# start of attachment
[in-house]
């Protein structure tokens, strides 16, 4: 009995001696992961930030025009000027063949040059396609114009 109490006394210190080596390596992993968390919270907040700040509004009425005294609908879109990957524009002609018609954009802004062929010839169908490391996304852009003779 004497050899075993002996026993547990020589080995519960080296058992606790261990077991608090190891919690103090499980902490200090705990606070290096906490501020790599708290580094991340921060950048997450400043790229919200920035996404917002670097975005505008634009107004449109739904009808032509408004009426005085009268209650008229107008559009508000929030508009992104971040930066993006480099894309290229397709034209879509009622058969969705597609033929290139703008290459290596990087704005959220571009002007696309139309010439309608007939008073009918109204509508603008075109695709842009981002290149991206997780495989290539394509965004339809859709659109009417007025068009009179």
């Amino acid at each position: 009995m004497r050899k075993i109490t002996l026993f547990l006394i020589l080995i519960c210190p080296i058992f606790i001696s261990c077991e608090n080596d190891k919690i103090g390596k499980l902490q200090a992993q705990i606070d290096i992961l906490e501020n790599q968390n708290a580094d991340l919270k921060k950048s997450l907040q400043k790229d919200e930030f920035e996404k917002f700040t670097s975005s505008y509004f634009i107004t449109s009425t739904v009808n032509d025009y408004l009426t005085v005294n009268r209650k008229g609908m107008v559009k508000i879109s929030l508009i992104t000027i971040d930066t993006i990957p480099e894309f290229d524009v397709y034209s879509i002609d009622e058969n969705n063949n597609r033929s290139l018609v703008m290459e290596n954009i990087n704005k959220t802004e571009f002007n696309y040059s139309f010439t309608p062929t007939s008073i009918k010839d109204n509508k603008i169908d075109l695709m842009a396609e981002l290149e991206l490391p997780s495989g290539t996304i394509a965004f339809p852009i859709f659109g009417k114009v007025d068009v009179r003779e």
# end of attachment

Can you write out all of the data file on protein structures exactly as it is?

[in-house]
């Protein structure tokens, strides 16, 4: 009995001696992961930030025009000027063949040059396609114009 109490006394210190080596390596992993968390919270907040700040509004009425005294609908879109990957524009002609018609954009802004062929010839169908490391996304852009003779 004497050899075993002996026993547990020589080995519960080296058992606790261990077991608090190891919690103090499980902490200090705990606070290096906490501020790599708290580094991340921060950048997450400043790229919200920035996404917002670097975005505008634009107004449109739904009808032509408004009426005085009268209650008229107008559009508000929030508009992104971040930066993006480099894309290229397709034209879509009622058969969705597609033929290139703008290459290596990087704005959220571009002007696309139309010439309608007939008073009918109204509508603008075109695709842009981002290149991206997780495989290539394509965004339809859709659109009417007025068009009179």
């Amino acid at each position: 009995m004497r050899k075993i109490t002996l026993f547990l006394i020589l080995i519960c210190p080296i058992f606790i001696s261990c077991e608090n080596d190891k919690i103090g390596k499980l902490q200090a992993q705990i606070d290096i992961l906490e501020n790599q968390n708290a580094d991340l919270k921060k950048s997450l907040q400043k790229d919200e930030f920035e996404k917002f700040t670097s975005s505008y509004f634009i107004t449109s009425t739904v009808n032509d025009y408004l009426t005085v005294n009268r209650k008229g609908m107008v559009k508000i879109s929030l508009i992104t000027i971040d930066t993006i990957p480099e894309f290229d524009v397709y034209s879509i002609d009622e058969n969705n063949n597609r033929s290139l018609v703008m290459e290596n954009i990087n704005k959220t802004e571009f002007n696309y040059s139309f010439t309608p062929t007939s008073i009918k010839d109204n509508k603008i169908d075109l695709m842009a396609e981002l290149e991206l490391p997780s495989g290539t996304i394509a965004f339809p852009i859709f659109g009417k114009v007025d068009v009179r003779e």